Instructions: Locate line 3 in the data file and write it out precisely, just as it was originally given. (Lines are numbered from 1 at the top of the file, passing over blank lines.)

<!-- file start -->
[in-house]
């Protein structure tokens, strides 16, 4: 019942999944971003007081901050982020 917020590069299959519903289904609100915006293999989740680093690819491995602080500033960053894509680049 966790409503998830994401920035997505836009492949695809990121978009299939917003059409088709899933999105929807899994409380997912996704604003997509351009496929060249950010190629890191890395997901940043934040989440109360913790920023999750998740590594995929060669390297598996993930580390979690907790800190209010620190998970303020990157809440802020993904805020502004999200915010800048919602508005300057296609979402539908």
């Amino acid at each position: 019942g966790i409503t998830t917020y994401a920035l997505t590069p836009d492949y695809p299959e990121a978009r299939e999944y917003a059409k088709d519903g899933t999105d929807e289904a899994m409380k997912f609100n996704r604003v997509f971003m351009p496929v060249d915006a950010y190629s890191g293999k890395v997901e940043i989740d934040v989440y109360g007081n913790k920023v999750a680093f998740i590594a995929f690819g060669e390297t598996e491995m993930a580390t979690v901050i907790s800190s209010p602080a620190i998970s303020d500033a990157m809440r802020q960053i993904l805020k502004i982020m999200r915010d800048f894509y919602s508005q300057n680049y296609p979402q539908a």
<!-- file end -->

């Amino acid at each position: 019942g966790i409503t998830t917020y994401a920035l997505t590069p836009d492949y695809p299959e990121a978009r299939e999944y917003a059409k088709d519903g899933t999105d929807e289904a899994m409380k997912f609100n996704r604003v997509f971003m351009p496929v060249d915006a950010y190629s890191g293999k890395v997901e940043i989740d934040v989440y109360g007081n913790k920023v999750a680093f998740i590594a995929f690819g060669e390297t598996e491995m993930a580390t979690v901050i907790s800190s209010p602080a620190i998970s303020d500033a990157m809440r802020q960053i993904l805020k502004i982020m999200r915010d800048f894509y919602s508005q300057n680049y296609p979402q539908a």